Nevertheless, that is what years of training in the SWP’s atrophied internal life has produced ... and subsequently found its way into Left Unity. Reading the SWP annual Pre-conference Bulletins, I still experience a combination of amazement and sadness. The contents are dull, small-minded, technical and often apolitical. It all makes for a poor showing, even compared with the old ‘official’ CPGB. The biennial CPGB congress saw the publication of internal discussion papers with a 2,000-word limit and open discussion in the fortnightly journal Comment. Incidentally, we took full advantage of the pre-congress discussion publication to launch blistering salvo after blistering salvo against the Marxism Today, Straight Left and Morning Star opportunists. True, there was a brief flowering of debate in the SWP - ie, over 2012-13 - but the oppositionists were without exception theoretically blinkered, politically confused and ultimately pitiful.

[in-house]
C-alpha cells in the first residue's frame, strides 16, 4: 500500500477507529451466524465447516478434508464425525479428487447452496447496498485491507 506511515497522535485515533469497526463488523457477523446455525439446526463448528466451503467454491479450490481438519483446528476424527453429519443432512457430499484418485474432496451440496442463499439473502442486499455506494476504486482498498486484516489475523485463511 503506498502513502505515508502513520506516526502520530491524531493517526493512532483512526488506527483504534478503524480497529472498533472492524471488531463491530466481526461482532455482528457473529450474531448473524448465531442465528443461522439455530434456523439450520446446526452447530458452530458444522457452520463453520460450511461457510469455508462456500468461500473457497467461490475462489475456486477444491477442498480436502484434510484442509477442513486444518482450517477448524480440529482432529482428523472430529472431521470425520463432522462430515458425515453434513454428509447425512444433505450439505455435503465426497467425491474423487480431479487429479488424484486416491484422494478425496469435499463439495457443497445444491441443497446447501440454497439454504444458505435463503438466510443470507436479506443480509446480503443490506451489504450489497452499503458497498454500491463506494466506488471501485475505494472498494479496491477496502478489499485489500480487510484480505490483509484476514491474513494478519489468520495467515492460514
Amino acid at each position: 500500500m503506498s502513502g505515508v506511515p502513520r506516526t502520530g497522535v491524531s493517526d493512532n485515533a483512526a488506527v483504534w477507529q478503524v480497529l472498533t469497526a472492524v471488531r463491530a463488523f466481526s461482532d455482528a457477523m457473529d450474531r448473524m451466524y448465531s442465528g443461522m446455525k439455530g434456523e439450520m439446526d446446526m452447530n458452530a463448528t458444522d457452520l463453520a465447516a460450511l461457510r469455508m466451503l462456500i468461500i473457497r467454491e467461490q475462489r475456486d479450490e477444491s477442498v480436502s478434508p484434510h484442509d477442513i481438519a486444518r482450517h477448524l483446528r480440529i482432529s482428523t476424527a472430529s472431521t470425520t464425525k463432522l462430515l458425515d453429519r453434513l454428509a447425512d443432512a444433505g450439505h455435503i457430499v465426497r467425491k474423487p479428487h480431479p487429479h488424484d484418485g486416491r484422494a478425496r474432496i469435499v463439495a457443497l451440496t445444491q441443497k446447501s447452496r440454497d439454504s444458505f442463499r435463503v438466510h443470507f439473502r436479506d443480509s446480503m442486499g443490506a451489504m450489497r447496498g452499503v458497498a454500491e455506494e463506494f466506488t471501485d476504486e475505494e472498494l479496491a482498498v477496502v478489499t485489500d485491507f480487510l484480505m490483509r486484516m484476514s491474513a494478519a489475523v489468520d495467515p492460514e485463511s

It was obvious from the start that the ISN did not stand a chance of doing anything serious. With little more than a hundred members the comrades really seem to have believed that they could mimic the SWP ... only better. Richard Seymour wanted to be the media face of the left, China Miéville wanted a publishing house, Tim Nelson wanted a rank-and-file trade union paper, Bev Keenan wanted a women’s magazine. But they did not want to seriously rethink the so-called International Socialism tradition. They did not want to think about programme. What goes for the ISN also goes for Socialism in the 21st Century.
The contemporary left owes far more to Bakunin than Marx, the contemporary left is committed to the politics of spontaneity, the contemporary left is elitist and manipulative. This inexorably leads to the worship of strikes, demonstrations and occupations. Action, action, action is the alpha and omega of the contemporary left. Debate, critical reporting, polemic, historical investigation, theoretical development are at best tolerated. At worst frowned upon.